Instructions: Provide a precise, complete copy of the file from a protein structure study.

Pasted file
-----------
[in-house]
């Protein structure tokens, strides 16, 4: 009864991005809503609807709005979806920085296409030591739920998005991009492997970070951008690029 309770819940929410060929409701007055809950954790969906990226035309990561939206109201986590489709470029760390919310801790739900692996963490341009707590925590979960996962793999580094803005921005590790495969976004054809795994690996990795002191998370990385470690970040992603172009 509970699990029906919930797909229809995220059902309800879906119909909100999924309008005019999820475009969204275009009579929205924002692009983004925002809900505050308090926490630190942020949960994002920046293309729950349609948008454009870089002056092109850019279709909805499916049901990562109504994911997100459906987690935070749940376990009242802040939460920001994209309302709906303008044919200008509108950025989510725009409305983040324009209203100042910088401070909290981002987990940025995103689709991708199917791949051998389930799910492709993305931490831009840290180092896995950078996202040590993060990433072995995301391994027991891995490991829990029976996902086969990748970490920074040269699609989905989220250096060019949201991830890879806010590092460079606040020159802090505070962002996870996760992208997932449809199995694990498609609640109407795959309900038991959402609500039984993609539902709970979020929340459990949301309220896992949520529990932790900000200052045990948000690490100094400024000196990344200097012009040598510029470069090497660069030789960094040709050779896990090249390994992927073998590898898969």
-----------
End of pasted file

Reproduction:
[in-house]
């Protein structure tokens, strides 16, 4: 009864991005809503609807709005979806920085296409030591739920998005991009492997970070951008690029 309770819940929410060929409701007055809950954790969906990226035309990561939206109201986590489709470029760390919310801790739900692996963490341009707590925590979960996962793999580094803005921005590790495969976004054809795994690996990795002191998370990385470690970040992603172009 509970699990029906919930797909229809995220059902309800879906119909909100999924309008005019999820475009969204275009009579929205924002692009983004925002809900505050308090926490630190942020949960994002920046293309729950349609948008454009870089002056092109850019279709909805499916049901990562109504994911997100459906987690935070749940376990009242802040939460920001994209309302709906303008044919200008509108950025989510725009409305983040324009209203100042910088401070909290981002987990940025995103689709991708199917791949051998389930799910492709993305931490831009840290180092896995950078996202040590993060990433072995995301391994027991891995490991829990029976996902086969990748970490920074040269699609989905989220250096060019949201991830890879806010590092460079606040020159802090505070962002996870996760992208997932449809199995694990498609609640109407795959309900038991959402609500039984993609539902709970979020929340459990949301309220896992949520529990932790900000200052045990948000690490100094400024000196990344200097012009040598510029470069090497660069030789960094040709050779896990090249390994992927073998590898898969």